In general, fractures in children heal well with little intervention as long as the alignment is good. Fractures involving the growth plate, however, are a different issue. In fact, growth-plate injuries are the primary reason for the subspecialty of pediatric orthopedics.
November, 2010, Vol. 10, Issue 11
To Supplement Or Not; That Is the Question
By Teresa M. Matthews, LMT, CPT
In my role as a personal trainer and long-time competitive athlete, I have often been asked about dietary supplements: "which ones should I take; how much, and for how long?" Unfortunately, there is no simple answer.Like all else health and wellness related, it will be a matter of meeting specific, individualized needs in the present circumstances.
First, let's keep in mind the term "supplements". The understanding should be that the product, whether vitamin, mineral, herbal extract, essential amino compound, enzyme or any other, would be taken to supplement some vital nutritional resource which may be missing from our regular diet. The FDA considers supplements to be food and not drugs. Each must be labeled as such and have a "Supplement Facts" panel. Doctors may prescribe supplements and in such cases, they are regulated as drugs. As always, if you have a particular concern, do not hesitate to contact another health care professional such as a registered dietician or other prescriber.
So, the place to start to decide whether or not to supplement begins with assessing our food choices. My favorite resource for all things nutritional is still www.MyPyramid.gov. Click on the navigation bar on the far left side at the link titled "Dietary Guidelines" and you'll find the best description of what current science holds as a healthy diet. Keep in mind: this is NOT a therapeutic diet to address any particular challenge or goal but a good baseline to help with nutritional decisions. In the descriptions of the fruits, vegetables, grains, proteins and other groups and items are observations about how good a source of vitamins, minerals and other nutrients these foods may be. If there are foods you cannot or do not include in your regimen which do provide these essential nutrients, you may choose to supplement.
During my childhood, and perhaps well before, parents were advised to feed their children a daily multi-vitamin. Most of these also contained an essential mineral compound and most were delivered orally, sometimes disguised as a cartoon character or popular candy. In cases where the child's diet did not reflect the ideal choices for delivering vital nutrition, at least most of what were once called "Minimum Daily Requirements" was met. This "healthy habit" is one which may have stayed with some of us, even to this day. If so, when was the last time you read the "supplement facts" on the container? Are you getting as much as you need of what your diet may lack or taking too much of what you don't need, at all?
Consider this; in the case of water-soluble vitamins (B's and C), your body will make immediate use of what it needs and excrete the rest, resulting in an enriched toilet bowl. With fat-soluble (A, D, E and K) your body will store what it cannot use immediately and those levels could, conceivably, escalate to become toxic. With minerals, some work well alone but others are only effective in the presence of a synergist. In the case of some herbal supplements, enough research may not exist to verify or dispute certain claims of efficacy for one condition or another. With amino acids and enzymes, supplementation without the benefit of detailed blood-work analysis may be, at best, a guessing game.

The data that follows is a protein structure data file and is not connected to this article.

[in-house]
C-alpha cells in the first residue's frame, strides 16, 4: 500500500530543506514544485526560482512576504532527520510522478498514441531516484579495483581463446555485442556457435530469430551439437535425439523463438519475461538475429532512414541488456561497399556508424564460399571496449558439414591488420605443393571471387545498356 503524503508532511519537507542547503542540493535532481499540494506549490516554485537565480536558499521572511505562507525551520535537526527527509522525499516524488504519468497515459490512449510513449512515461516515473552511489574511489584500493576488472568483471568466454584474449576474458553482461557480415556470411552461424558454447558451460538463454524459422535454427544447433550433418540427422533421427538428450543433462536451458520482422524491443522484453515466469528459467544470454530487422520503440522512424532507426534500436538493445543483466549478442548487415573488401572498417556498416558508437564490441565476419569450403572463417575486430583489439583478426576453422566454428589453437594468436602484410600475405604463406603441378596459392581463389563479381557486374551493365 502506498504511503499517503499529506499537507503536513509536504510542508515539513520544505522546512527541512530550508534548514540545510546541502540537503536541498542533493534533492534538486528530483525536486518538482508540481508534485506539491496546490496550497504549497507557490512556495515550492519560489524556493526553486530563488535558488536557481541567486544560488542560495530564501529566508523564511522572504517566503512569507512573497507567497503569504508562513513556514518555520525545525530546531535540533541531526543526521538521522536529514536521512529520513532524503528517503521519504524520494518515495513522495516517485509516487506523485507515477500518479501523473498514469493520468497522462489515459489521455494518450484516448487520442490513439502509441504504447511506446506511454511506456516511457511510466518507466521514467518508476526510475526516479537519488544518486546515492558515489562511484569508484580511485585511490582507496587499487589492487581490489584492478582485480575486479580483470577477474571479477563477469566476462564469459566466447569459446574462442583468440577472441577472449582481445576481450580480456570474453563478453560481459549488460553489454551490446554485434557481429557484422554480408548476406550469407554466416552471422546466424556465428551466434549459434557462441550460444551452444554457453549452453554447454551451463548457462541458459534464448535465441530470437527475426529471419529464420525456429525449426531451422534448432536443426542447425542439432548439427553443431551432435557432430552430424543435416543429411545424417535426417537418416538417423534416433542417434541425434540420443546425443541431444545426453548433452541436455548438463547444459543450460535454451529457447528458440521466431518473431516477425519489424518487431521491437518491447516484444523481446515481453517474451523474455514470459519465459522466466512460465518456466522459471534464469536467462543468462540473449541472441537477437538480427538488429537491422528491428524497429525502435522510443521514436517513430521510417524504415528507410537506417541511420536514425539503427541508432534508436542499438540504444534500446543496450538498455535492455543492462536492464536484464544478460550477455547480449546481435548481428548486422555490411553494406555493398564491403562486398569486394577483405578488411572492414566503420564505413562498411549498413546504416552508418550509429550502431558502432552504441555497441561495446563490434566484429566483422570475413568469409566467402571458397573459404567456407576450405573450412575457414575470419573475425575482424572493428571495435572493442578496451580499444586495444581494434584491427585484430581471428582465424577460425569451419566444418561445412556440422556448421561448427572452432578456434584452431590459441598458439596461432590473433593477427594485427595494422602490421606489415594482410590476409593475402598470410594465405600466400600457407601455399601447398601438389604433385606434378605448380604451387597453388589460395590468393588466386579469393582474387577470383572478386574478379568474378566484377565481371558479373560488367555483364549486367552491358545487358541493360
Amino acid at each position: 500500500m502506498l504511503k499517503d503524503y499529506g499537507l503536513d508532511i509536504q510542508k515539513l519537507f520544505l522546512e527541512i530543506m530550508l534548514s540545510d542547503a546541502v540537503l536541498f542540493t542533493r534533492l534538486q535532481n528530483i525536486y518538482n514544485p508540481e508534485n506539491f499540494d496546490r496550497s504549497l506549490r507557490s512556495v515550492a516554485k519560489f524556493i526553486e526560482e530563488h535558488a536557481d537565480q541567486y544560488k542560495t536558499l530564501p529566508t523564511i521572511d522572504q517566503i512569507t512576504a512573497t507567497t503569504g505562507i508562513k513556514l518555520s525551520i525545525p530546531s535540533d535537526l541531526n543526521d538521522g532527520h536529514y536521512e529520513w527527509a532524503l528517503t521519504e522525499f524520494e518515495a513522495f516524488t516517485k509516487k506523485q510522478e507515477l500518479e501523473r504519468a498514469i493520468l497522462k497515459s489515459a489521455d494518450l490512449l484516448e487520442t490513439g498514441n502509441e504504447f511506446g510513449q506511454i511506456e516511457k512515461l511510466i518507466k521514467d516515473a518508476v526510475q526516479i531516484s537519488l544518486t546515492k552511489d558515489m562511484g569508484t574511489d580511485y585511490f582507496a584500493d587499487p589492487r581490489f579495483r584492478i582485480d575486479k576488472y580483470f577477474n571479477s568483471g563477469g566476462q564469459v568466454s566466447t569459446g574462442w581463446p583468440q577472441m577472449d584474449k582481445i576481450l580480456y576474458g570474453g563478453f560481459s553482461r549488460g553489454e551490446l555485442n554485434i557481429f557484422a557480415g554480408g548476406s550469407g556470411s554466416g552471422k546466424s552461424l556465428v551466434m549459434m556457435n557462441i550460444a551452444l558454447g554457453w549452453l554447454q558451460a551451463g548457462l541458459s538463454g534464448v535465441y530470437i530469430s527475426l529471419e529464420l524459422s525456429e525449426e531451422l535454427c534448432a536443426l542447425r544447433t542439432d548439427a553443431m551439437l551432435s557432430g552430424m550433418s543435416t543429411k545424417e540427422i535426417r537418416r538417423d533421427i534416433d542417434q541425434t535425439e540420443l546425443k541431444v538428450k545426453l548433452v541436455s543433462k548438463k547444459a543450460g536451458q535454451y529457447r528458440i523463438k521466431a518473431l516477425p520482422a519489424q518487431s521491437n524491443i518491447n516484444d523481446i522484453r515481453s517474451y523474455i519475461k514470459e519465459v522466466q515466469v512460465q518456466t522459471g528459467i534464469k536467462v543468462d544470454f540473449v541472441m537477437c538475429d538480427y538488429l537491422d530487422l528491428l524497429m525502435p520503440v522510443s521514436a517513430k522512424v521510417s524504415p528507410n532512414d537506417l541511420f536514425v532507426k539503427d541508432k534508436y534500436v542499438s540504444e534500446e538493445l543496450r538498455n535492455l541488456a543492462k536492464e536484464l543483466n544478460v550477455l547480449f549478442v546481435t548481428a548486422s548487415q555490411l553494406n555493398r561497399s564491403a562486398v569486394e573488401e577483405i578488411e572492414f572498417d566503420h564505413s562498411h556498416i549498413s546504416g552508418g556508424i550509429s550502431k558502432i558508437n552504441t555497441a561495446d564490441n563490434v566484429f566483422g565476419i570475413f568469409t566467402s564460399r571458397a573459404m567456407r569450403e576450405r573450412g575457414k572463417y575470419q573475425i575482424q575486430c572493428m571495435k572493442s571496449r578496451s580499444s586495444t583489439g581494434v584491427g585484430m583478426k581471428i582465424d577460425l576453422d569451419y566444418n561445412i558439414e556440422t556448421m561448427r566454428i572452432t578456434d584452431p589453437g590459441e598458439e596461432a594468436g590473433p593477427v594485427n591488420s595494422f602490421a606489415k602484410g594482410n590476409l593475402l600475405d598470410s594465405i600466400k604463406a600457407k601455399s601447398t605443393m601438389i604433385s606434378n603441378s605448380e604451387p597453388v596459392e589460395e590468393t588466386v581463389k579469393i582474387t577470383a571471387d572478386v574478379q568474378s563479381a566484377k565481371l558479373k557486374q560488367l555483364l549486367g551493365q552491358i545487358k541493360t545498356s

Where Does All This Leave Us?
Americans are eating their way to an early grave. The key is to know what foods to eat, which foods to eat in moderation, and which foods to avoid. There are many causes for unhealthy eating habits. But, we have many resources available to us where we can learn of the healthier choices. Use the Internet (MyPyramid.gov is a great start), library, book stores, or health care provider to gather information for your personal individualized dietary needs.
Let's not forget about water. Water is the most important nutrient for our bodies. It is involved in every bodily function. Some people never drink water. People who have joint pain may think they are Advil deficient. It could possibly be their body is just crying out for H2O.
By eating a variety of nutritious foods, you will likely get the adequate amounts of essential nutrients. If not, supplements might meet the need. However, there are no magic pills; taking supplements should never take the place of foods that are important to a healthy diet. Stay healthy.
Teresa M. Matthews, fitness expert and world champion athlete, has 30 years experience in the fitness industry. She is the president and founder of Health, Wellness & Fitness Professionals, Inc. and is the owner of Arlington School of Massage and Personal Training in Jacksonville, Fla. She is a sports massage instructor for the Florida State Massage Therapy Association and was awarded the FSMTA 2009 Sports Massage Therapist of the Year award. Teresa travels the country teaching self care and wellness classes. Contact her by e-mail at